Groups like the Pakistani Club, Hindi Club, etc. that get separate allotments would have to justify their existence; if they’re not profitable, it would be easier to combine them into the South Asian Society and have the society throw Pakistani, Hindi, etc. events.

    And for clubs that still need money after the allotments can petition SAC for them.

    Simple, democratic and puts the students in charge. Which they should be – it’s their money, after all.

  6. I should also note that under this method, clubs would get to keep their profits.

  7. That idea presents a massive amount of problems. I’m not even sure where to begin. First of all, asking the Pakistani and Hindi club to join is completely insensitive to cultural identities. The reason the Pakistani club was founded after SAS was because Pakistani students wanted to be able celebrate their specific heritage. If there is not enough interest then the club will fizzle out on its own. Access to Benefits allows students to form any club that interests them and the Pakistani club has different interests than SAS thus giving it a right to exist. Bottom line, if a club exists, it’s because it has to under the Access to Benefits Policy.

    I cannot not even begin to comprehend the amount of logistics it would require to process the allocation of hundreds of thousands of dollars in ten dollar increments. In addition, it would completely undermind policies that exist to ensure that clubs have equal access. Clubs spending is not always proportional to their membership. Some clubs have huge memberships and don’t require much funding but under this proposal they would get massive amounts they don’t need. Same goes for small clubs that require more funding.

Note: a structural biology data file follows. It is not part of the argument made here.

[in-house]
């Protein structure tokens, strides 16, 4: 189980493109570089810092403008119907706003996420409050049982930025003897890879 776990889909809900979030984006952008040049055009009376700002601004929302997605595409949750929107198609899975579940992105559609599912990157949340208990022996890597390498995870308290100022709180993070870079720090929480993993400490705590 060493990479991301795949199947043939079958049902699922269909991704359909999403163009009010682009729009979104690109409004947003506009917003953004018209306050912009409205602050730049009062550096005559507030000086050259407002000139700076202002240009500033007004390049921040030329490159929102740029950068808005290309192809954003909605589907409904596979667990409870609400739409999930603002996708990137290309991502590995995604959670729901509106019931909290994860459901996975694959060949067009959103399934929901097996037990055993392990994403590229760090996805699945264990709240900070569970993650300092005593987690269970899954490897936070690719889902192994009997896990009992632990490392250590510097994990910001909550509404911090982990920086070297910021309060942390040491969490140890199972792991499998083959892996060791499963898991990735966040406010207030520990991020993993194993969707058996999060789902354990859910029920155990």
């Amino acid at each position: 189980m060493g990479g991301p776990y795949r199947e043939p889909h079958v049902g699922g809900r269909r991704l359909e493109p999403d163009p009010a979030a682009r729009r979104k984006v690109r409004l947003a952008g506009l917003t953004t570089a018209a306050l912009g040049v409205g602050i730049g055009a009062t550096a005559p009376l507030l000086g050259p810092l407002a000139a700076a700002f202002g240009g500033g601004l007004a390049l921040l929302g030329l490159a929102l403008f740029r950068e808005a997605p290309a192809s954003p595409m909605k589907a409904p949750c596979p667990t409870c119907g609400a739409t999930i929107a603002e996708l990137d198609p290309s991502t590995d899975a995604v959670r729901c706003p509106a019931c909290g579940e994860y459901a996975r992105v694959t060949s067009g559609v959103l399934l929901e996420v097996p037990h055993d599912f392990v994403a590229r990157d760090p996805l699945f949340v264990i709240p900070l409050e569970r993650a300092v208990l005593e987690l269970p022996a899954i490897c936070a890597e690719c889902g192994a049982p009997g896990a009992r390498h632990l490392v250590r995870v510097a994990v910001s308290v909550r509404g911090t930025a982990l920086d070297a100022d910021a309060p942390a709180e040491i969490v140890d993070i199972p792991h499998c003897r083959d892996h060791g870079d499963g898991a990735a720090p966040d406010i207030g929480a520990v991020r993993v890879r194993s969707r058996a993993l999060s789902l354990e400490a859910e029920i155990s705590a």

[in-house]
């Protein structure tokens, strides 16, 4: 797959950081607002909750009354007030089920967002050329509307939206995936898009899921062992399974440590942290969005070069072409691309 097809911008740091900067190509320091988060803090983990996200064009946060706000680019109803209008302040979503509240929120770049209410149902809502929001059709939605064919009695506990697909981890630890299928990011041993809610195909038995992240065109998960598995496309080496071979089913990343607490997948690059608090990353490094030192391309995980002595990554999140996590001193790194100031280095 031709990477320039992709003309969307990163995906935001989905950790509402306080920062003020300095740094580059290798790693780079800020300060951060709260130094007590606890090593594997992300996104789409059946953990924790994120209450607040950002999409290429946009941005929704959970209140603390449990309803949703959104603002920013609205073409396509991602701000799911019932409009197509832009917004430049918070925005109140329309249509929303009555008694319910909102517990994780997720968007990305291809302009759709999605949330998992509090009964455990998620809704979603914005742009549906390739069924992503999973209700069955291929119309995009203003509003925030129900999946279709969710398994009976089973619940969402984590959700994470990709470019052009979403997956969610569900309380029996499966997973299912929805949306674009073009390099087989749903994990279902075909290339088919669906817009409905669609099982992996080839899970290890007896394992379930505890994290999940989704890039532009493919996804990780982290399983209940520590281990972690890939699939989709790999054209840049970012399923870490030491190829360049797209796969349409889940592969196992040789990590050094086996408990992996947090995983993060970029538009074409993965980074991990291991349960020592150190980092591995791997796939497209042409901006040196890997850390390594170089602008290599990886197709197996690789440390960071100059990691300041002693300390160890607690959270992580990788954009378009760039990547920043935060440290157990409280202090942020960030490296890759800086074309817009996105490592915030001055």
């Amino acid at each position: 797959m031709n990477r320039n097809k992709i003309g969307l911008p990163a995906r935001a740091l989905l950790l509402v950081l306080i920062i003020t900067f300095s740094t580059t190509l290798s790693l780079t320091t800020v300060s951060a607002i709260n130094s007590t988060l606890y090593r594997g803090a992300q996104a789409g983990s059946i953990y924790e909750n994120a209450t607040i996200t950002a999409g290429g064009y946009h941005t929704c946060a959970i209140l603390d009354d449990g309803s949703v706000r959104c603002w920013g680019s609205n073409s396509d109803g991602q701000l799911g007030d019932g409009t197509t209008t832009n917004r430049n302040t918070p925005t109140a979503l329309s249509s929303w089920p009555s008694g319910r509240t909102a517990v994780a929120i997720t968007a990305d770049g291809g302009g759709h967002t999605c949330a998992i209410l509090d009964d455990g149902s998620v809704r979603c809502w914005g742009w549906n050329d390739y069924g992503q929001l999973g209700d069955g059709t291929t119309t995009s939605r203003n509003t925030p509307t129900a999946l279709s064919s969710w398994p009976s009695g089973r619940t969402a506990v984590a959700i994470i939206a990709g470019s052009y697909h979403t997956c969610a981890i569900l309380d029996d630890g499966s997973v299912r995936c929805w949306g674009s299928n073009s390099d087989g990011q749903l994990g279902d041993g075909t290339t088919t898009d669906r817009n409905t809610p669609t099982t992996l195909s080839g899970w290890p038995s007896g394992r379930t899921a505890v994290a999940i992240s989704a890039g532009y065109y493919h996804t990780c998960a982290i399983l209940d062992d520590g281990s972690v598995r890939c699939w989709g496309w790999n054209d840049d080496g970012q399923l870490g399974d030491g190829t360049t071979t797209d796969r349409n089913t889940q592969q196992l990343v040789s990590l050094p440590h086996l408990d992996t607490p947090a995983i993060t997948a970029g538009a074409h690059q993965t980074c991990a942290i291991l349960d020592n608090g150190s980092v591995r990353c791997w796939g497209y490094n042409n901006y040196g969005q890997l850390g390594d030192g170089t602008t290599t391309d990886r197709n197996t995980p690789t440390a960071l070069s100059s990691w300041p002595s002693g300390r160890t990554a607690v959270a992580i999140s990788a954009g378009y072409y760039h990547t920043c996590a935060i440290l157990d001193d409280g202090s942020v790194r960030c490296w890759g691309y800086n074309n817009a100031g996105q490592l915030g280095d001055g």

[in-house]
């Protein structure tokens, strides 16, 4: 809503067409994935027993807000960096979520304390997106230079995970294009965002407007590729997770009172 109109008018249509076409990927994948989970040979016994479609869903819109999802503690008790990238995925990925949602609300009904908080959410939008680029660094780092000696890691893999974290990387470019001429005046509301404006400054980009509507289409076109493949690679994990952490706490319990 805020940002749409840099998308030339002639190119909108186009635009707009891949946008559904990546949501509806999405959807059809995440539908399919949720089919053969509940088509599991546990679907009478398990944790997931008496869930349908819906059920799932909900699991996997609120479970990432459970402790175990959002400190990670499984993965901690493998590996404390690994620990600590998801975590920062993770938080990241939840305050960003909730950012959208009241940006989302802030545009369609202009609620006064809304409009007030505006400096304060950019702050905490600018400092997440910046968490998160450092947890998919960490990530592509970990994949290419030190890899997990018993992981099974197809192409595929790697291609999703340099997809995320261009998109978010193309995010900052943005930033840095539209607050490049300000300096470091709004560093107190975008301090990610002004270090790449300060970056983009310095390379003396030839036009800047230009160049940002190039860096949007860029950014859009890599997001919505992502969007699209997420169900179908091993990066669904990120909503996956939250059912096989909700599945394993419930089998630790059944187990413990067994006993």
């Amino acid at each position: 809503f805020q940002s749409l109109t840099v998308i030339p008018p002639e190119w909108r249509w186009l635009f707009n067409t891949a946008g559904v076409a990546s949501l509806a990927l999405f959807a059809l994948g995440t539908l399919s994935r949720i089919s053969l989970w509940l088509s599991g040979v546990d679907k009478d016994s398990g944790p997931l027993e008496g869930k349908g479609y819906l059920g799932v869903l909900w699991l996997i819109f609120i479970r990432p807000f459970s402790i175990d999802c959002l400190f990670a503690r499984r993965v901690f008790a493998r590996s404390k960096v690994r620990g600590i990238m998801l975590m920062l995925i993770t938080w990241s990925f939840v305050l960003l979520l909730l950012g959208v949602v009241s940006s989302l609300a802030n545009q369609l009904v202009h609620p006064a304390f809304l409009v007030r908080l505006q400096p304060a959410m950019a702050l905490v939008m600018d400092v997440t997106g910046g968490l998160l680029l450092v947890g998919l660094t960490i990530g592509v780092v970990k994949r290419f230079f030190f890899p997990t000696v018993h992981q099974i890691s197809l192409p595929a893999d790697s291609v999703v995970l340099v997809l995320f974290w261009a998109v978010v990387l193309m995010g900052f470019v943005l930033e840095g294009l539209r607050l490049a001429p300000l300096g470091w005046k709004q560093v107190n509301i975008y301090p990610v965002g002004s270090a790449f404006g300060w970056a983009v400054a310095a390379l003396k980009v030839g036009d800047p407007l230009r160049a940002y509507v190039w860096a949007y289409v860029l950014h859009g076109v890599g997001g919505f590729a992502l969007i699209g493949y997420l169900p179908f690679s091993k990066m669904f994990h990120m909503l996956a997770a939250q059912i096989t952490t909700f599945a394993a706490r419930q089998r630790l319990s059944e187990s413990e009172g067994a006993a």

There are about a million of other issues, but my brain has crashed trying process them all.

  8. “Access to Benefits allows students to form any club that interests them and the Pakistani club has different interests than SAS thus giving it a right to exist. Bottom line, if a club exists, it’s because it has to under the Access to Benefits Policy.”

    Not necessarily. While I agree that any club that wants to be able to form should, not every club that is formed should necessarily get money from the student activities fee – which is, after all, paid by every student. Group formation requires at least 12 people. Most groups don’t need that much in the way of funding. I think it would be trivially easy for a group like the Pakistani Students Club or the South Asian Society to get votes if they work for them. If they can’t, they should partner with like-minded clubs to sponsor events or be absorbed by them.